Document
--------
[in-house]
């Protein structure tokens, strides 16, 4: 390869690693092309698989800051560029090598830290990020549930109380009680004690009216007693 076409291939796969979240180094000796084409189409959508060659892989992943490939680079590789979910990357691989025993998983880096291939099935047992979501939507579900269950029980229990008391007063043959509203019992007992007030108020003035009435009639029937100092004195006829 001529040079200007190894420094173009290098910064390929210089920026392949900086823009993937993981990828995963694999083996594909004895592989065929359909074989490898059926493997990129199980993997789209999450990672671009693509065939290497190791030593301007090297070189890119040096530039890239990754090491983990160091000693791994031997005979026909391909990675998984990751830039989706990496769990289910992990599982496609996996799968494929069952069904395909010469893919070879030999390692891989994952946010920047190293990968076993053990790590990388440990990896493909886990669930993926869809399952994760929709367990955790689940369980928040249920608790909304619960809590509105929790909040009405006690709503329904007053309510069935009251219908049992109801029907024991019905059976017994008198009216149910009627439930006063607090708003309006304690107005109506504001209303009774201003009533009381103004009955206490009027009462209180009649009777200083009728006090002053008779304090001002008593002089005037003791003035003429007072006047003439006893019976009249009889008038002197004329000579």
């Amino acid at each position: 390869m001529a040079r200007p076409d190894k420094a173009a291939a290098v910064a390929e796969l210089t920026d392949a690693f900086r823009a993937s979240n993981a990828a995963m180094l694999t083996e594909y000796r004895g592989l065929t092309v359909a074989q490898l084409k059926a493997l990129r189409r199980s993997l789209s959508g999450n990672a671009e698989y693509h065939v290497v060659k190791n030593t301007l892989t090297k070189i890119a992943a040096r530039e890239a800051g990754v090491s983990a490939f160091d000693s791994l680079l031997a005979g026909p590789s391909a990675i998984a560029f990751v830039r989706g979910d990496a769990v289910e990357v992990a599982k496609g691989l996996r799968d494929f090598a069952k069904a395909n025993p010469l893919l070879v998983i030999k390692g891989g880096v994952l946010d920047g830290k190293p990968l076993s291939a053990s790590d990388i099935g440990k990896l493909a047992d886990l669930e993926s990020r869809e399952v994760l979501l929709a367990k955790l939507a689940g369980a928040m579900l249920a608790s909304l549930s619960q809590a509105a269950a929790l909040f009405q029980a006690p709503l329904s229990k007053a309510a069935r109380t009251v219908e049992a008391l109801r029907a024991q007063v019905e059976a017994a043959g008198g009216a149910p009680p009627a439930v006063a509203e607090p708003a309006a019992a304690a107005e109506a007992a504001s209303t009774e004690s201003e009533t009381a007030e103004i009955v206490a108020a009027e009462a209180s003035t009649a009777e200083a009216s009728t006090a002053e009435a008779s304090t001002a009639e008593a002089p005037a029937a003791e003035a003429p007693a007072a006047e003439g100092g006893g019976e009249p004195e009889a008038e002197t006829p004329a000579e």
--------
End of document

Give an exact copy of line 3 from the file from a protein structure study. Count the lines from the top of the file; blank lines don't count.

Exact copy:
């Amino acid at each position: 390869m001529a040079r200007p076409d190894k420094a173009a291939a290098v910064a390929e796969l210089t920026d392949a690693f900086r823009a993937s979240n993981a990828a995963m180094l694999t083996e594909y000796r004895g592989l065929t092309v359909a074989q490898l084409k059926a493997l990129r189409r199980s993997l789209s959508g999450n990672a671009e698989y693509h065939v290497v060659k190791n030593t301007l892989t090297k070189i890119a992943a040096r530039e890239a800051g990754v090491s983990a490939f160091d000693s791994l680079l031997a005979g026909p590789s391909a990675i998984a560029f990751v830039r989706g979910d990496a769990v289910e990357v992990a599982k496609g691989l996996r799968d494929f090598a069952k069904a395909n025993p010469l893919l070879v998983i030999k390692g891989g880096v994952l946010d920047g830290k190293p990968l076993s291939a053990s790590d990388i099935g440990k990896l493909a047992d886990l669930e993926s990020r869809e399952v994760l979501l929709a367990k955790l939507a689940g369980a928040m579900l249920a608790s909304l549930s619960q809590a509105a269950a929790l909040f009405q029980a006690p709503l329904s229990k007053a309510a069935r109380t009251v219908e049992a008391l109801r029907a024991q007063v019905e059976a017994a043959g008198g009216a149910p009680p009627a439930v006063a509203e607090p708003a309006a019992a304690a107005e109506a007992a504001s209303t009774e004690s201003e009533t009381a007030e103004i009955v206490a108020a009027e009462a209180s003035t009649a009777e200083a009216s009728t006090a002053e009435a008779s304090t001002a009639e008593a002089p005037a029937a003791e003035a003429p007693a007072a006047e003439g100092g006893g019976e009249p004195e009889a008038e002197t006829p004329a000579e």